Saying Goodbye to Messy Data with Data Warehousing and Analytics with Cloudant and dashDB

December 18, 2104 update: dashDB on Cloudant has concluded its current beta program and is now officially available!  Read the details.

By Alan Hoffman and Adam Ronthal

At Cloudant, we  aim to help you get more from your live data. Our JSON document store provides a simple and intuitive operational data store for powering live applications. It’s flexible and scalable and has many different APIs for finding and managing data.

We are excited to announce the integration between Cloudant and dashDB (beta). dashDB is the new IBM hosted data warehousing solution for the Cloud. Starting today, you can easily replicate data from Cloudant to dashDB for deeper offline reporting and analytics.

This post walks through how to quickly and easily you can create a data warehouse from one or more of your Cloudant databases. Below, we’ll show you the working of the warehousing functionality and the new Schema Discovery Process. And we’ll follow up with a couple of examples of what you can do with your newly warehoused data.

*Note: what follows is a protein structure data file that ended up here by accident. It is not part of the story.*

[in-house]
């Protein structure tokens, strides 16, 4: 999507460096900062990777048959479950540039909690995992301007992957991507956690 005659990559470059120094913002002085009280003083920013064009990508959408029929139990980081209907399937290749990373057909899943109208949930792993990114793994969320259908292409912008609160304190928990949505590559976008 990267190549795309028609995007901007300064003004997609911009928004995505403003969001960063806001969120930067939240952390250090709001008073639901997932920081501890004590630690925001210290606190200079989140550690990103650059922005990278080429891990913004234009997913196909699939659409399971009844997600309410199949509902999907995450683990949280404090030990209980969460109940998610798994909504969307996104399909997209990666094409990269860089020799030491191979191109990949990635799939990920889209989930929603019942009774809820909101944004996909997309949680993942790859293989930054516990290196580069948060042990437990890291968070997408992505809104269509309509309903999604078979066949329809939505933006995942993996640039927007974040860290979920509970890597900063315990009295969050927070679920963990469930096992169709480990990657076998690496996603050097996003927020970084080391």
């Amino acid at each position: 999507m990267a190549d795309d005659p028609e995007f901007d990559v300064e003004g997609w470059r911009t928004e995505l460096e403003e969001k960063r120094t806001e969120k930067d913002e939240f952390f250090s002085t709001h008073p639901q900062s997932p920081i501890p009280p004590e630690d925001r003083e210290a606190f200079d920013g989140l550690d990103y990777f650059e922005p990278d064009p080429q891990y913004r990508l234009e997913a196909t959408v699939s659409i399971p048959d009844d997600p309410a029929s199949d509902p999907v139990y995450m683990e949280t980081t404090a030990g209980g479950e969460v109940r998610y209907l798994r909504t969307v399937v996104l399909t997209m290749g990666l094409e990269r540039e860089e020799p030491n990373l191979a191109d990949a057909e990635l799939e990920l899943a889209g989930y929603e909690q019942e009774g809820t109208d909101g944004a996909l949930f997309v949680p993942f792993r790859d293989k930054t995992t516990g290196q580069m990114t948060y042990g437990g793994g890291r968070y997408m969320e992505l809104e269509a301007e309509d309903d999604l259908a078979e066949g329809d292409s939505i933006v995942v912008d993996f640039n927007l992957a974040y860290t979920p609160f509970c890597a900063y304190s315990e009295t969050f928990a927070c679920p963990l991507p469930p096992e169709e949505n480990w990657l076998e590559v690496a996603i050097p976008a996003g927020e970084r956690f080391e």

Finally, we should say that this new feature is very much in beta. That is, we are deliberately releasing a feature that is not-fully-baked with the hope of gathering feedback from early users. The feature has restricted functionality and no guarantees for data integrity. Just the same, there is a great deal of awesome stuff in here, but it’s by no means production ready.

Schema Discovery Process

Before getting too deep into the tutorial, we should pause briefly to discuss what we call the Schema Discovery Process (SDP.) This is where the magic happens. dashDB is built on a relational database, where the data is stored in structured relational tables. Cloudant stores JSON documents, where all the data is encapsulated in a single record. To move data between these two systems we need to be able to translate our JSON docs into a schema (or set of tables) that dashDB understands.

This is exactly what the SDP does. It scans your Cloudant database and intuits the implicit structures in your data. It then creates that proper schema in dashDB and copies the data over. Is it perfect? Of course not. But it does work, especially for relatively simple and homogenous Cloudant databases. The SDP can help you discover how your data is organized, and that can power a whole suite of functionality within Cloudant. (More on this later.)